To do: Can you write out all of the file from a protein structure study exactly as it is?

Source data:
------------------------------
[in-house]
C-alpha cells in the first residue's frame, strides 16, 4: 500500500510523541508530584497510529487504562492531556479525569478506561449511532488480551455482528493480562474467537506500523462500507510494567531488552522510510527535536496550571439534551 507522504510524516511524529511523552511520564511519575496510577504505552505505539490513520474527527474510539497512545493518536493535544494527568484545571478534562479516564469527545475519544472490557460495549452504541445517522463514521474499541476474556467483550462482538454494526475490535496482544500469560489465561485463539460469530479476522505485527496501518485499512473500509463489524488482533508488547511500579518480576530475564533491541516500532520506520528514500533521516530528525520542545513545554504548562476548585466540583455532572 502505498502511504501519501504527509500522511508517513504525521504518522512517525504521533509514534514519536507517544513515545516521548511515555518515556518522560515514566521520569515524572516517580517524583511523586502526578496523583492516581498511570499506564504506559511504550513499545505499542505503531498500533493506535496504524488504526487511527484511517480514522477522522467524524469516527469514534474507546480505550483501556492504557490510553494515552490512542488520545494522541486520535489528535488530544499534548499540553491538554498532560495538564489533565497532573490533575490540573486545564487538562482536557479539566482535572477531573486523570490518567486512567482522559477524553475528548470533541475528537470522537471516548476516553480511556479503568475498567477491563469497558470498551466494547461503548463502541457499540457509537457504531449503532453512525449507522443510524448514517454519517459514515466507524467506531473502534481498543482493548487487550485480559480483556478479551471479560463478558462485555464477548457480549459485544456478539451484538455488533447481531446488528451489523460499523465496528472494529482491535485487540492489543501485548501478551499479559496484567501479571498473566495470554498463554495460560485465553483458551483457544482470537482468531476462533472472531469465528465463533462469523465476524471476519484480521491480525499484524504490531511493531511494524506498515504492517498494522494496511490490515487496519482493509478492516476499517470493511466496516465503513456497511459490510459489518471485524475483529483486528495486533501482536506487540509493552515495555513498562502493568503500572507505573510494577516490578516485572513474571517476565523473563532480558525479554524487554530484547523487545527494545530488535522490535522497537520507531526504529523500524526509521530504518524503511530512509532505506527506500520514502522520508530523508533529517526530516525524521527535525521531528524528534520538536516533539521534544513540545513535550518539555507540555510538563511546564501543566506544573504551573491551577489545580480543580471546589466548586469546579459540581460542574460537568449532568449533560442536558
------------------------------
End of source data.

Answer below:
[in-house]
C-alpha cells in the first residue's frame, strides 16, 4: 500500500510523541508530584497510529487504562492531556479525569478506561449511532488480551455482528493480562474467537506500523462500507510494567531488552522510510527535536496550571439534551 507522504510524516511524529511523552511520564511519575496510577504505552505505539490513520474527527474510539497512545493518536493535544494527568484545571478534562479516564469527545475519544472490557460495549452504541445517522463514521474499541476474556467483550462482538454494526475490535496482544500469560489465561485463539460469530479476522505485527496501518485499512473500509463489524488482533508488547511500579518480576530475564533491541516500532520506520528514500533521516530528525520542545513545554504548562476548585466540583455532572 502505498502511504501519501504527509500522511508517513504525521504518522512517525504521533509514534514519536507517544513515545516521548511515555518515556518522560515514566521520569515524572516517580517524583511523586502526578496523583492516581498511570499506564504506559511504550513499545505499542505503531498500533493506535496504524488504526487511527484511517480514522477522522467524524469516527469514534474507546480505550483501556492504557490510553494515552490512542488520545494522541486520535489528535488530544499534548499540553491538554498532560495538564489533565497532573490533575490540573486545564487538562482536557479539566482535572477531573486523570490518567486512567482522559477524553475528548470533541475528537470522537471516548476516553480511556479503568475498567477491563469497558470498551466494547461503548463502541457499540457509537457504531449503532453512525449507522443510524448514517454519517459514515466507524467506531473502534481498543482493548487487550485480559480483556478479551471479560463478558462485555464477548457480549459485544456478539451484538455488533447481531446488528451489523460499523465496528472494529482491535485487540492489543501485548501478551499479559496484567501479571498473566495470554498463554495460560485465553483458551483457544482470537482468531476462533472472531469465528465463533462469523465476524471476519484480521491480525499484524504490531511493531511494524506498515504492517498494522494496511490490515487496519482493509478492516476499517470493511466496516465503513456497511459490510459489518471485524475483529483486528495486533501482536506487540509493552515495555513498562502493568503500572507505573510494577516490578516485572513474571517476565523473563532480558525479554524487554530484547523487545527494545530488535522490535522497537520507531526504529523500524526509521530504518524503511530512509532505506527506500520514502522520508530523508533529517526530516525524521527535525521531528524528534520538536516533539521534544513540545513535550518539555507540555510538563511546564501543566506544573504551573491551577489545580480543580471546589466548586469546579459540581460542574460537568449532568449533560442536558